An insulating spacer layer 514 of thickness, Ts, preferably about 8 μm, is deposited on electrodes 510, 512 and surrounding insulator 508. Conductor electrode contact vias 516-a and 516-b for electrical contacts 516-c, d to polysilicon driver electrodes 510, 512 are defined through the thickness, Ts, of the spacer layer 514 to expose the respective later defined electrical contact 516-c, d areas on the two electrodes 510, 512.

With respect to FIGS. 5A and 5D, spacer layer attachment vias 518 a, b are defined through the spacer layer thickness, Ts, to expose respective spaced apart attachment areas 518-c, 518-d on substrate insulator layer 508. Attachment areas 518-c, d provide for subsequently deposited mirror plate 520 to form mechanical attachment to the substrate insulator layer 508 thereon.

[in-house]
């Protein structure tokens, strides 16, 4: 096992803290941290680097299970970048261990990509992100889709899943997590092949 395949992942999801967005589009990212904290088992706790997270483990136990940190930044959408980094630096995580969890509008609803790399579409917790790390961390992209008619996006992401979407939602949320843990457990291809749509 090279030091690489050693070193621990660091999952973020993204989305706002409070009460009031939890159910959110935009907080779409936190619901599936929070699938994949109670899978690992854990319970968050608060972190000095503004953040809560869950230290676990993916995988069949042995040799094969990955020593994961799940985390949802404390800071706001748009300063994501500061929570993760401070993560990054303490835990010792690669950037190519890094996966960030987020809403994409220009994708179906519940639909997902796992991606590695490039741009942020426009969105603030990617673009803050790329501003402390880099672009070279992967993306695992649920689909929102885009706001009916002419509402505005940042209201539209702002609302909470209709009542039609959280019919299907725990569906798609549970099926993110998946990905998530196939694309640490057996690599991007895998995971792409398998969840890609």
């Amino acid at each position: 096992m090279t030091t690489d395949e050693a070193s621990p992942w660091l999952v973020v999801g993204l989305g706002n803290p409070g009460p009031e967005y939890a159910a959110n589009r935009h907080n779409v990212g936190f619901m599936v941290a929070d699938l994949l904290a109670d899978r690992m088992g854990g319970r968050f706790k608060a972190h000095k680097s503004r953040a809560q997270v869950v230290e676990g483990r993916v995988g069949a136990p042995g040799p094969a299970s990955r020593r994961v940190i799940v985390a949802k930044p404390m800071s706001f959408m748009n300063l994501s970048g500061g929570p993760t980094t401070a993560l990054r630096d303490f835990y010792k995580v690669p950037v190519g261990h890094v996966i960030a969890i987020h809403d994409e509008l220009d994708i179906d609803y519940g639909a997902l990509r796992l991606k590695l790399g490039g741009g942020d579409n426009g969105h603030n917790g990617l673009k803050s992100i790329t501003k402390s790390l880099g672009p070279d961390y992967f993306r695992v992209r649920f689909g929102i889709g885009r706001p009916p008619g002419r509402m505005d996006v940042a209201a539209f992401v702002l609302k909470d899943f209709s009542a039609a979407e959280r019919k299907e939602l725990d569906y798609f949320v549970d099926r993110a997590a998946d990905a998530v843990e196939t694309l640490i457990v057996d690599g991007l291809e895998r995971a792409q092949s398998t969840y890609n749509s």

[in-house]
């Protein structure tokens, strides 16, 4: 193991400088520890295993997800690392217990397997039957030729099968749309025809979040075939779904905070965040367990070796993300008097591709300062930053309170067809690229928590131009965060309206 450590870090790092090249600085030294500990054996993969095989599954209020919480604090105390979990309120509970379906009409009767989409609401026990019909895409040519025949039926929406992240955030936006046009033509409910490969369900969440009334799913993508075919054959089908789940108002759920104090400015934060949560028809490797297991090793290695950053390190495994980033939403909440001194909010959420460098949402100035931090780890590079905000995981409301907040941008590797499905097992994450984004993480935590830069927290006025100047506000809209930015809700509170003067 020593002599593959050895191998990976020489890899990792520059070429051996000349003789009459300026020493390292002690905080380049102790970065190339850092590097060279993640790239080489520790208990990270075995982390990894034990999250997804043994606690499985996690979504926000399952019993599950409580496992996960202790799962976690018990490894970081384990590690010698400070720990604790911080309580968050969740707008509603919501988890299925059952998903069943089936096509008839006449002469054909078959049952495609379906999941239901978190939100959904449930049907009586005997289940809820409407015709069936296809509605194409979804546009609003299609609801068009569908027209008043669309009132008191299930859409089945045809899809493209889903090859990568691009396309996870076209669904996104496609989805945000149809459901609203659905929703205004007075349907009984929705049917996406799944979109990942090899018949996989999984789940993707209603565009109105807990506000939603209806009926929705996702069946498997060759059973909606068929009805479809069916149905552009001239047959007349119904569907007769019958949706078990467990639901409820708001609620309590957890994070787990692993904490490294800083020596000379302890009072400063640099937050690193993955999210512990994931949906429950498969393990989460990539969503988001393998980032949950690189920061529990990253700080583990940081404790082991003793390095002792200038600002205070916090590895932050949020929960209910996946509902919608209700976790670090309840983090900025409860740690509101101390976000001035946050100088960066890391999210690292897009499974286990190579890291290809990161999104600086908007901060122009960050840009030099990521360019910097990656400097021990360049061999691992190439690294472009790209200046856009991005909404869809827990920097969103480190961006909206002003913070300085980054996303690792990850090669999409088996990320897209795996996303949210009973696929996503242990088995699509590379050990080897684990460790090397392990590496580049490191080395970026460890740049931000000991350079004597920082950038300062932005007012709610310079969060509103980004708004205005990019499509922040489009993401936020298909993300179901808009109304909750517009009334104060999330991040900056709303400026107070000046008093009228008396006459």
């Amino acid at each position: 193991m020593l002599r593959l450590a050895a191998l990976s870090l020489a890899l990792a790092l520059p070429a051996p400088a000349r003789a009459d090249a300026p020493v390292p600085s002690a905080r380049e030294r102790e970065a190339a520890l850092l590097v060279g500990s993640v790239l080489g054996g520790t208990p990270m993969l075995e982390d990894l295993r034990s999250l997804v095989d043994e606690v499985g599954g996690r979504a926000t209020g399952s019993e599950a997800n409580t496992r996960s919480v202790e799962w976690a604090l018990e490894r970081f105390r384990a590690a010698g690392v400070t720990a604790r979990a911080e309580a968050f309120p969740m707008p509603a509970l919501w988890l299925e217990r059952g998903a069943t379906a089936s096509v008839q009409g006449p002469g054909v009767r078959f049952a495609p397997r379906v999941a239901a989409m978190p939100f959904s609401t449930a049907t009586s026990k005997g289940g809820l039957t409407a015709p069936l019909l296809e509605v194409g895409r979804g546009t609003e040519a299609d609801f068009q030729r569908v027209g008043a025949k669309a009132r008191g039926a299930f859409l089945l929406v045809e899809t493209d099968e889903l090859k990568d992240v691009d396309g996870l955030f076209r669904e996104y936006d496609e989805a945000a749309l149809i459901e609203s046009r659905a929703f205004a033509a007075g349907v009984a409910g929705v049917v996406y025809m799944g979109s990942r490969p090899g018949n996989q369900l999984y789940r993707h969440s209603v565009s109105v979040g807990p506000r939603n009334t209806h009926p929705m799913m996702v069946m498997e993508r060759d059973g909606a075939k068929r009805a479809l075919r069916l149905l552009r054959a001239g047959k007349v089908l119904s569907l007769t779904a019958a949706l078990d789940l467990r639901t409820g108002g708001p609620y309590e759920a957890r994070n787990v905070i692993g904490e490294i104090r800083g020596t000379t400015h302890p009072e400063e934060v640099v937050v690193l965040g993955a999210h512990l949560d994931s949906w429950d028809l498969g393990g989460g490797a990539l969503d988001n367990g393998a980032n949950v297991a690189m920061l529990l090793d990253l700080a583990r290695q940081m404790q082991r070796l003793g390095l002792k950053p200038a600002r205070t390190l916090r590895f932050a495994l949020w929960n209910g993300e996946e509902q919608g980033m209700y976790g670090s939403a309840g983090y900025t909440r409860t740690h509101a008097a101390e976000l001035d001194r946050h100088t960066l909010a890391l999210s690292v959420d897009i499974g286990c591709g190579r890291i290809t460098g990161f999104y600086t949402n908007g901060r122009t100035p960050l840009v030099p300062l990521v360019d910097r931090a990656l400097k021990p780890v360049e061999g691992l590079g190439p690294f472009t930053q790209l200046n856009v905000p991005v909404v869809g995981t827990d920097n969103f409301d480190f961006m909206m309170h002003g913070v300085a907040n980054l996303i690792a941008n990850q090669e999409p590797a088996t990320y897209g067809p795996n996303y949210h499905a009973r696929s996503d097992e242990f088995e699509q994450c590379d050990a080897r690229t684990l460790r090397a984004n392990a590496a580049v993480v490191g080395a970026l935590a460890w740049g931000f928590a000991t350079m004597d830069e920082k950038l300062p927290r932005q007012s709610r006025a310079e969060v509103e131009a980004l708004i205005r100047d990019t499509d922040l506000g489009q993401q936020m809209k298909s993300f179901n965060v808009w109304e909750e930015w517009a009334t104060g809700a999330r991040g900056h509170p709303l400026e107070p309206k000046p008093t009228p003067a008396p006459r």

The electrode contact spacer vias 516-a, b and attachment spacer vias 518-a, b, are defined by suitable conventional photolithographic steps. The mirror plate layer 520 is deposited to contiguously cover the spacer layer 514 and continuously down the vias 516-a, b, and the vias 518-a, b to bond with the electrodes 510, 512 at contact areas 510-a, 512-a and substrate mechanical attachment areas 518-c, d, respectively.

The plate layer 520 may be deposited isotropically to a thickness, Tp, preferably about 2-3 um thick on the spacer layer 514, the walls of the vias 516-a, b, walls of the vias 518-a, b, electrode contact areas 510-a, 512-a, and mechanical attachment areas 518-c, d.

In one preferred embodiment of the buried electrode μMM assembly 500, the plate layer 520 is conductive polysilicon. With a conductive polysilicon plate layer 520, the buried drive electrodes 510, 512 can be biased with control voltages to apply electrostatic forces to a torsional mirror later defined from the polysilicon plate layer 520.

Referring to FIG. 5B, plate layer vias 522-a, b are defined in the plate layer 520. Plate layer vias 522-a, b are spaced distally away from and surrounding the respective conductor vias 516-a, b. Plate layer vias 522-a, b provide for electrical isolation between the conductive plate 520 and subsequently deposited conductive contacts to the electrodes 510, 512.